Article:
Surgical management is sometimes necessary if there are signs of advanced knee OA that has been resistant to conservative management and is causing significant levels of physical, social and emotional difficulty. The decision on whether knee surgery is appropriate is made by a consultant surgeon. The most commonly performed surgery for advanced knee OA is an ‘arthroplasty’, or joint replacement.
During this procedure either the whole of the joint is replaced, known as a total knee replacement (TKR), or only one half, known as a unicompartmental knee replacement (UKR). As well as joint replacements there are now other surgical procedures that can be very effective in the treatment of less advanced forms of OA that cover a smaller area of the knee. The choice of which surgical technique to use depends on a number of factors. These include the severity and location of the OA, the age of the patient and activity.
About your knee surgery
Knee replacement procedure
A knee replacement is usually done under general anaesthetic or after an epidural injection. The knee joint is opened up to allow the surgeon to smooth off the roughened and worn out ends of the femur and tibia.
If the bones have become more worn on one side or the other (if the inside half of the joint wears away more then your leg becomes more bowed and vice versa) then the surgeon can correct this to ensure that your leg is straight by the end of the procedure. The ends of the bone are then resurfaced with metal prostheses, a flat plate on the top of the tibia, and a contoured cam for the end of the femur.
A plastic bearing is then fitted between the metal surfaces and this produces a very smooth surface to allow the joint to bend, straighten and twist like a normal knee. The surgeon usually, but not always, replaces the back of the knee cap with a plastic button. This is called a total knee replacement.
If the wear in the knee is only present in one half of the knee then most surgeons will suggest only replacing this half of the knee, leaving the remaining normal knee surfaces untouched. This unicompartmental knee replacement (UKR) has some advantages over TKR in that patients tend to recover slightly quicker, and are more likely to feel like it is their own knee rather than a replacement.
What will happen after knee replacement surgery?
Following the operation, you will wake up with a bulky dressing around your knee and a tube connecting your knee to a drain which collects blood from your knee. This drain is usually only in place for the first 24 hours after your operation. The blood that is drained can be filtered and given back to you via a drip. This has greatly reduced the need for post-operative blood transfusions following knee replacement.
Once the drain has been removed and you have recovered from the anaesthetic you will be allowed to begin walking with the supervision of the ward physiotherapists. You will be able to fully weight bear on the operated leg straight away, but will need to use walking aids, such as a pair of crutches or walking sticks to help support your knee in the early stages of your recovery. You will be offered painkillers to enable you to sleep comfortably and begin exercising your knee effectively. It is very important that your pain levels are well controlled following surgery. You must let the ward staff know if this is not the case.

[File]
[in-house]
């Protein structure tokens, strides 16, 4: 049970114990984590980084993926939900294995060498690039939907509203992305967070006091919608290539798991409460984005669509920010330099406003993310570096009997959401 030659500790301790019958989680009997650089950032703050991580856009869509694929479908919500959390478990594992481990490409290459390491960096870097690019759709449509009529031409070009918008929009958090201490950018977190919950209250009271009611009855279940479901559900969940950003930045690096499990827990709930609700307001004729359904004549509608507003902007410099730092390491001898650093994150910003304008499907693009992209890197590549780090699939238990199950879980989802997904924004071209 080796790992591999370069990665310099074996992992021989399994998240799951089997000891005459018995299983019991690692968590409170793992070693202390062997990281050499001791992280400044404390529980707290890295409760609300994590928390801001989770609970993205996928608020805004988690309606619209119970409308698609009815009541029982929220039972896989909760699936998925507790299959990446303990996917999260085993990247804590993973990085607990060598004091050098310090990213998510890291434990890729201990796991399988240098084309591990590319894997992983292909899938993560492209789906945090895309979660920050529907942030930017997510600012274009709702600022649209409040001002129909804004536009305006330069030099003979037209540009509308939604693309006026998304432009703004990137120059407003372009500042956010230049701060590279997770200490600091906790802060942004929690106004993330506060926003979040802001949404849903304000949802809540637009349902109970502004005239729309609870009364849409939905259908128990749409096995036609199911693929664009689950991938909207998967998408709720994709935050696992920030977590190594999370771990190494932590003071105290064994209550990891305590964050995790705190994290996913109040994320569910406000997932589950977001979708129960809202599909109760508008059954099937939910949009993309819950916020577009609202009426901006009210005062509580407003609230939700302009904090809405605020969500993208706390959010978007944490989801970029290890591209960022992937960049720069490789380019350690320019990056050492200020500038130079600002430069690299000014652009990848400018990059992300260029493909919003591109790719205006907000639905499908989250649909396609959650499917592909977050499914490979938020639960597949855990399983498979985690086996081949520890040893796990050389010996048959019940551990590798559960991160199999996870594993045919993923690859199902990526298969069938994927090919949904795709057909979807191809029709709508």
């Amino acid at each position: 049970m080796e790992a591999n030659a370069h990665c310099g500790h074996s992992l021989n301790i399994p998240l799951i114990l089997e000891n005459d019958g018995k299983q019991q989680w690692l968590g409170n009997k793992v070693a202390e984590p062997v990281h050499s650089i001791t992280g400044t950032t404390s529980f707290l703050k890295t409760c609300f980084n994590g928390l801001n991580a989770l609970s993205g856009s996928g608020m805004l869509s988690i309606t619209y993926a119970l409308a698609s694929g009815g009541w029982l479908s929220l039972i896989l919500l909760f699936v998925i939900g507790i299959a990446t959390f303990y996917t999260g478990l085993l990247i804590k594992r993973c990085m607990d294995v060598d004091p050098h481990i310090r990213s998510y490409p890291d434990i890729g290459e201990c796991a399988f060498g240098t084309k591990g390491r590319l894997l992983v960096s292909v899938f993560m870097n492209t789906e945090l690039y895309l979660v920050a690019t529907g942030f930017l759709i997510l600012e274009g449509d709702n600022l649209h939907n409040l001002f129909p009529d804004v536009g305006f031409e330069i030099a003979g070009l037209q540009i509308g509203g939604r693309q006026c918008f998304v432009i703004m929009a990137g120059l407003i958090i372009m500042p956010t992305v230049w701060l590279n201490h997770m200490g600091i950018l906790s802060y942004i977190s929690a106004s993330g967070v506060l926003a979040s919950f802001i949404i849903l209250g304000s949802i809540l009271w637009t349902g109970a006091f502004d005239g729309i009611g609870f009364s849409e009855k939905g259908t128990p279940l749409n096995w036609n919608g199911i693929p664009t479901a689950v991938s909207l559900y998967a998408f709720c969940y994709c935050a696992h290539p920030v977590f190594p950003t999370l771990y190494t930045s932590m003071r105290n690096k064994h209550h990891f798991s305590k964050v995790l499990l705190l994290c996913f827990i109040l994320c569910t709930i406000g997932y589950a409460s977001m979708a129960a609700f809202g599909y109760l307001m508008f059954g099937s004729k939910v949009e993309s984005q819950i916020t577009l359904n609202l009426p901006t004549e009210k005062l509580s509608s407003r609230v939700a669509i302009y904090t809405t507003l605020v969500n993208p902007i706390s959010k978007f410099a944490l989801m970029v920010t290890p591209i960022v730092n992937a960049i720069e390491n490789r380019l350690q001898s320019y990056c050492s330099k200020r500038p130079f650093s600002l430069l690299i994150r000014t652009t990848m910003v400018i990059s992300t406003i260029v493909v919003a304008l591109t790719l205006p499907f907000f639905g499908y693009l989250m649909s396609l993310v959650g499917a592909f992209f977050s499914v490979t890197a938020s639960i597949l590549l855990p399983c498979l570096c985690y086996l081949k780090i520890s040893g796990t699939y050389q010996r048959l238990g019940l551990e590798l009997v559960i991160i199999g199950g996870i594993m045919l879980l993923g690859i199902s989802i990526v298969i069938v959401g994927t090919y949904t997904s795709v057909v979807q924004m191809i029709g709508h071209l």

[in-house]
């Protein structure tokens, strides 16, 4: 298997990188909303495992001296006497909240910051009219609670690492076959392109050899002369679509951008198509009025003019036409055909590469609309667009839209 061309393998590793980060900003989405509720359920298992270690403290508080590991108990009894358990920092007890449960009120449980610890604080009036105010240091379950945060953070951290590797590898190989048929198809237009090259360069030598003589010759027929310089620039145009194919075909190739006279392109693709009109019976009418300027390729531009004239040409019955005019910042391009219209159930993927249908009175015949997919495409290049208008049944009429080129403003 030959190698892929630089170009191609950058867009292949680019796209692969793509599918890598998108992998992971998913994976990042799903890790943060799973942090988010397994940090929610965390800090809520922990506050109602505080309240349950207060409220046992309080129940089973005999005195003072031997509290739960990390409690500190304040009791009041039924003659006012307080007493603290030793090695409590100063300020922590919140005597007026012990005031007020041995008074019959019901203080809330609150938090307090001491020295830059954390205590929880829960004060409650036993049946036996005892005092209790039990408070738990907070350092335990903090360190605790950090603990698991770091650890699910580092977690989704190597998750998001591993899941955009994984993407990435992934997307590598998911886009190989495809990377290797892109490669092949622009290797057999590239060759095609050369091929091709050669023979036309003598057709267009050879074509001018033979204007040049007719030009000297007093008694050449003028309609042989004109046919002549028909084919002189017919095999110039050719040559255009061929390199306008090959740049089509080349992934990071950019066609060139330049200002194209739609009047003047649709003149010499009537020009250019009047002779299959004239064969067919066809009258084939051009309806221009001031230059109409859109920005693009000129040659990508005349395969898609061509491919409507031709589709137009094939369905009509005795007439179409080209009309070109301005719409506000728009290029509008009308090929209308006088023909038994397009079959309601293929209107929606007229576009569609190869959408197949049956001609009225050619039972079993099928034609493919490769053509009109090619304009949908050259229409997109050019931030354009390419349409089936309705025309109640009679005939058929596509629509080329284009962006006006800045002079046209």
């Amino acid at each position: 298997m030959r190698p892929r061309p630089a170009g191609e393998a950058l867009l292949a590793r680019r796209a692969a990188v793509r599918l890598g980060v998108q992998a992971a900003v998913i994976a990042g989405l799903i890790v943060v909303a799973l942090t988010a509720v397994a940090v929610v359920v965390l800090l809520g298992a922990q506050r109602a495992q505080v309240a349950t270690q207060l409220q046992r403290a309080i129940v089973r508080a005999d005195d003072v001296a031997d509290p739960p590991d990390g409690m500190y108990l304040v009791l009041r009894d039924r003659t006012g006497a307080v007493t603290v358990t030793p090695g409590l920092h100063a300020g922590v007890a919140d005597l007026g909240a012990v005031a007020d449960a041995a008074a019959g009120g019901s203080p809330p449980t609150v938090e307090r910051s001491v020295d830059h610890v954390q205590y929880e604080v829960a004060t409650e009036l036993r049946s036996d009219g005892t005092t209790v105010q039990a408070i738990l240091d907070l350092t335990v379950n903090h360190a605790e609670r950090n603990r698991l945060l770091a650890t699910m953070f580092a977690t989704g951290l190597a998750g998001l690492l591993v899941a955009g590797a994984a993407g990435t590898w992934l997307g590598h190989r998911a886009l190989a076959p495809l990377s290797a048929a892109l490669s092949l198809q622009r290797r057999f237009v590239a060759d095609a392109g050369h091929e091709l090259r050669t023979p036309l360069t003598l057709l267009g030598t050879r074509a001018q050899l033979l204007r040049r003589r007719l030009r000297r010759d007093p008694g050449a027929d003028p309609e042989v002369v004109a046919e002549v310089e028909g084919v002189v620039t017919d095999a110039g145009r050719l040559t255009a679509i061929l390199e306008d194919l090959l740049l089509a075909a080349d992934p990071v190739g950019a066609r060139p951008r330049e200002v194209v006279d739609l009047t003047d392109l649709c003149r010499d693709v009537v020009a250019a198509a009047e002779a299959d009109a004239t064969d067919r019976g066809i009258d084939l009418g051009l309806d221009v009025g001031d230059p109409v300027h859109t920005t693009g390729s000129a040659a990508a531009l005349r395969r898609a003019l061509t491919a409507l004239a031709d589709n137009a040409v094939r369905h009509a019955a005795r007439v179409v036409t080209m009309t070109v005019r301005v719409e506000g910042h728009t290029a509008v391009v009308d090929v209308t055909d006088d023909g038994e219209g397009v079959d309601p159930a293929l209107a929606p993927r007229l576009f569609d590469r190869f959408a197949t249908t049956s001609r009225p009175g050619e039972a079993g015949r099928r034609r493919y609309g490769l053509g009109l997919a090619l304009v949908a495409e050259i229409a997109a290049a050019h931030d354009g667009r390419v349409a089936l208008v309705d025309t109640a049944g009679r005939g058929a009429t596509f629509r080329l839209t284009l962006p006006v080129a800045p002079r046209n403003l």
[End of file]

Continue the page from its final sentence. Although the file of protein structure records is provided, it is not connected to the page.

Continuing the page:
The knee may be swollen and bruised, so you should keep your leg elevated when not walking or exercising. The use of ice is also permitted if the knee is swollen. The ward physiotherapist will help you with icing your knee whilst you are on the ward.
When you go home it is important to continue icing your knee to manage the swelling of your knee. You should ice your knee for no longer than 10-15 minutes at a time. Please note that you should not place an ice pack directly on the skin but you should place the ice in a damp towel before you apply it.
The ward physiotherapist will give you some simple exercises whilst you are still in hospital to help with your recovery. The exercises will aim to get your knee comfortably moving again, strengthen your muscles and aid your circulation.
Once you are able to walk comfortably and safely, both on flat ground and on the stairs and you have achieved a satisfactory range of movement in your knee, you will be ready to return home. The average stay in hospital after TKR is four nights and after UKR is three nights.
At the time of your discharge from hospital, you will typically have arranged a physiotherapy appointment. Out-patient physiotherapy should begin approximately two weeks after surgery.
When will I see my consultant following the operation?
Two weeks after the operation you will be seen by a nurse who will examine your wound and usually remove all dressings. The stitches used are internal and will dissolve over time, therefore you will not need to have them removed. Skin clips are sometimes used and will be removed by the nurses at two weeks.
Six weeks after your operation your consultant will see you in clinic to review your knee. You will have a routine check x-ray of your knee at this time to ensure the replacement is satisfactory.
You will then be reviewed at six months and one year from the operation by your consultant. If there are any complications with your rehabilitation your physiotherapist may refer you back to your consultant for a further review and will liaise directly with the consultant about any issues.
Possible knee replacement surgery complications
Complications following knee replacement surgery are pretty rare. However, they include;
- Infection (<1%) can almost always be treated with antibiotics and usually just involves the skin. If bacteria get into the knee itself then it may be necessary to open the knee up and wash it out with saline solution and give stronger antibiotics via a drip. On very rare occasions it may be necessary to remove the knee replacement completely to allow the bacteria to be treated. It is then re-replaced, either at the same operation or after an interval of four to six weeks.